We talk to Alex, our Head of Information, Advice and Guidance, to find out more about his story and why he’s taking on this year’s London Marathon.
Hi Alex, how did you first get involved with Nova?
Like many of the team here, I took the well-trodden path of first volunteering, in my case helping with English classes, and then staying on! That was eleven years ago, and for the last ten years I’ve been in advice and guidance.
Tell us a bit about what you do.
It’s grassroots support, helping people to improve their living situation, their employment status or their access to support. We’ve evolved from previously being a straightforward one-stop shop for preemployment support, to now providing more wraparound care — tackling increasing barriers holding people back from achieving aspirational goals and moving forward with their lives.
What are those new barriers?
We’re now seeing more people who are working but struggling. People who are accessing all of the income available to them, whether from work or benefits or sometimes a bit of both, but still really not thriving and barely coping. That’s very difficult for me to deal with because one of the main things that drew me to Nova was the impact of making lasting change — and what is happening now is that people previously supported by us who achieved that lasting change, are being forced to come back because something else in the system has shifted, such as the economy, and knocked them off course.
People talk about the cost of living — but if we boil that down, we’re having landlords dramatically increasing their rents because they’re trying to recoup money after Covid and from rising mortgage costs. This leads to growing numbers in unsecure temporary accommodation or going through the process of being served eviction notices and facing homelessness. If they’re trying to hold down a job or have low-level English, the processes involved in that are very difficult for them to navigate independently.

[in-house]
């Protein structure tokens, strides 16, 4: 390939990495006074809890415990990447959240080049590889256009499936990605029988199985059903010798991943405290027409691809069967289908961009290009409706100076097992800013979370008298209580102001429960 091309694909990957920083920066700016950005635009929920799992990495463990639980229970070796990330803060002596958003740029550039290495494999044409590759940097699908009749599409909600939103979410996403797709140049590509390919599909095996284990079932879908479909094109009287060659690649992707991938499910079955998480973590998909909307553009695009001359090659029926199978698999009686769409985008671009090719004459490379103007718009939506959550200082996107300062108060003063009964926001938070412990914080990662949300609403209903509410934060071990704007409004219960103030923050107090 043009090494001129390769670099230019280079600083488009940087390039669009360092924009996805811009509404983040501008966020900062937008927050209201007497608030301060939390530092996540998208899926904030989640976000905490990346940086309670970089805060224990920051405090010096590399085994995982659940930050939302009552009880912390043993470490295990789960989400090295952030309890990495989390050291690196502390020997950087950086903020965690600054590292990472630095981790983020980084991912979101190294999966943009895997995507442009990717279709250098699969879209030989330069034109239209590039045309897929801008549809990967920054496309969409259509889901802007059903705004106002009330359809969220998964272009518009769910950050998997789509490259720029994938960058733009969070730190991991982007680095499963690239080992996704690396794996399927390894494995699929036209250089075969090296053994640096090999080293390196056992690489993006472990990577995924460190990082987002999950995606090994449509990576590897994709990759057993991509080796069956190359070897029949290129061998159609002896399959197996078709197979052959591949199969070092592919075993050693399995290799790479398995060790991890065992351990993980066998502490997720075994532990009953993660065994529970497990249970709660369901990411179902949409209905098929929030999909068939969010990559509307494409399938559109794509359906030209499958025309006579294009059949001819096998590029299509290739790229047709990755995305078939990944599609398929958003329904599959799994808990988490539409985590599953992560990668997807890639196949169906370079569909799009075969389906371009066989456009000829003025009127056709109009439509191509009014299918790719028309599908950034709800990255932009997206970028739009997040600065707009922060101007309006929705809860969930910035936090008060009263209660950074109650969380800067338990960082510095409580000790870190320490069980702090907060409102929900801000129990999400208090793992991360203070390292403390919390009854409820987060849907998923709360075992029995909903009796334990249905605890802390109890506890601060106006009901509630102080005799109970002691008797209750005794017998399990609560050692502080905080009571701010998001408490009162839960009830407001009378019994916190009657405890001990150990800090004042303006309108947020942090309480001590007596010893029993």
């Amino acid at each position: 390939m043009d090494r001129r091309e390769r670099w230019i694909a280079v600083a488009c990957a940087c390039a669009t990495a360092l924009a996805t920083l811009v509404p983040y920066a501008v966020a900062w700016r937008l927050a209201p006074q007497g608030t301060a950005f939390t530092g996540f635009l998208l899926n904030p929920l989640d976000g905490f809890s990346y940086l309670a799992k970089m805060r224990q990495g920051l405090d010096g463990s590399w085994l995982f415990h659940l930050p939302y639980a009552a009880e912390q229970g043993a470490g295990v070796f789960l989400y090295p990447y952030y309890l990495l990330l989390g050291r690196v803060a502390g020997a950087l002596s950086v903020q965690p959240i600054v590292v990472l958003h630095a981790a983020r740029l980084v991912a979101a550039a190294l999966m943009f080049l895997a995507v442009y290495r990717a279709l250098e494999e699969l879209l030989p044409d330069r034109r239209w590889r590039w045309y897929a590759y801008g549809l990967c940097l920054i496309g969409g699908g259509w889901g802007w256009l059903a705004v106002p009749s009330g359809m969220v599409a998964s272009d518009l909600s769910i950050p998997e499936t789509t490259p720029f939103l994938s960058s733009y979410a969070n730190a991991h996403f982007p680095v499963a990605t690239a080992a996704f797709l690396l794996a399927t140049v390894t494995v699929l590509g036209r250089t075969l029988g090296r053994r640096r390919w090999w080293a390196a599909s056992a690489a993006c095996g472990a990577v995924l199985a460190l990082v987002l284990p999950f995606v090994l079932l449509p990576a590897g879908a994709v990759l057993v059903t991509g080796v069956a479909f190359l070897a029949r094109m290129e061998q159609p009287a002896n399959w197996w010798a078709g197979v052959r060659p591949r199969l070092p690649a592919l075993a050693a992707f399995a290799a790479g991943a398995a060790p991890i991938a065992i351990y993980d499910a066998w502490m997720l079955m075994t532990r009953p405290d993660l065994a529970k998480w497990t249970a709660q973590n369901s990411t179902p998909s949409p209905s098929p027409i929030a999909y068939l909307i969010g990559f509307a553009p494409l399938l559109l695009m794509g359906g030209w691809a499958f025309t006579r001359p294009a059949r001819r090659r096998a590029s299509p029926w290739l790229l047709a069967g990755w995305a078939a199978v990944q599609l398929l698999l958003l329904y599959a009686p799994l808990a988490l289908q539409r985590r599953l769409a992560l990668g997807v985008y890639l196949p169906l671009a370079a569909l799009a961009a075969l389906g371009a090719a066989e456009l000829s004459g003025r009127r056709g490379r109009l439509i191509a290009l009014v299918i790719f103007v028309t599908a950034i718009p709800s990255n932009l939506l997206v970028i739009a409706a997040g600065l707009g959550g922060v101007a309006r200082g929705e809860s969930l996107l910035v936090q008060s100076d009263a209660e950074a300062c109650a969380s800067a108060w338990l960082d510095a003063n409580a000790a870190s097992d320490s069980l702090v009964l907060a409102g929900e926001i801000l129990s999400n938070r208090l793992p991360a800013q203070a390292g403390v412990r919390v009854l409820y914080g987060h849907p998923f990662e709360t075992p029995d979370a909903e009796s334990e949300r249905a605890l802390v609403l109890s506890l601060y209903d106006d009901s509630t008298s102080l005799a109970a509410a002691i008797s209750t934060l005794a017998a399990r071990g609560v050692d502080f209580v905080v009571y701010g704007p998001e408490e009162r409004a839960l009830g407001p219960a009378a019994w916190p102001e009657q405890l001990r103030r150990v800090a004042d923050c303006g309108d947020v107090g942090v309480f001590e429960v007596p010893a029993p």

We see clients grappling with the effects of soaring inflation as more become reliant on food banks and really struggling to prioritise their bills. They know that they’re going to get into debt in some way, and will get those nasty red letters, but they’re having to prioritise what they can pay in some way to get the least damaging debt.
There’s also a higher level of underlying stress present in most households we work with, which feeds into another thing: the mental health legacy from Covid. More clients are telling us that they are struggling with their mental health, high levels of anxiety or deep depression. So we try to join people up with services that can help.
It sounds very intense, how do you keep motivated with all these growing challenges?
For me, motivation has never been an issue. You cannot help but be motivated when you’re working face-to-face with the person you’re supporting. Nova prides itself on holistic support, where we connect with people on an individual basis, that’s our key driver. Numbers and statistics are secondary — it’s about that person and their individual story, knowing where they’re coming from and how we can help them.
People will often access Nova with very clear objectives or maybe they’re in a point of distress — and then through involvement with us find it quite transformative. I’m profoundly moved sometimes seeing a person’s situation improve, with them getting to a point where they don’t need Nova anymore — or they come back and say, thank you, or get involved with one of our other services.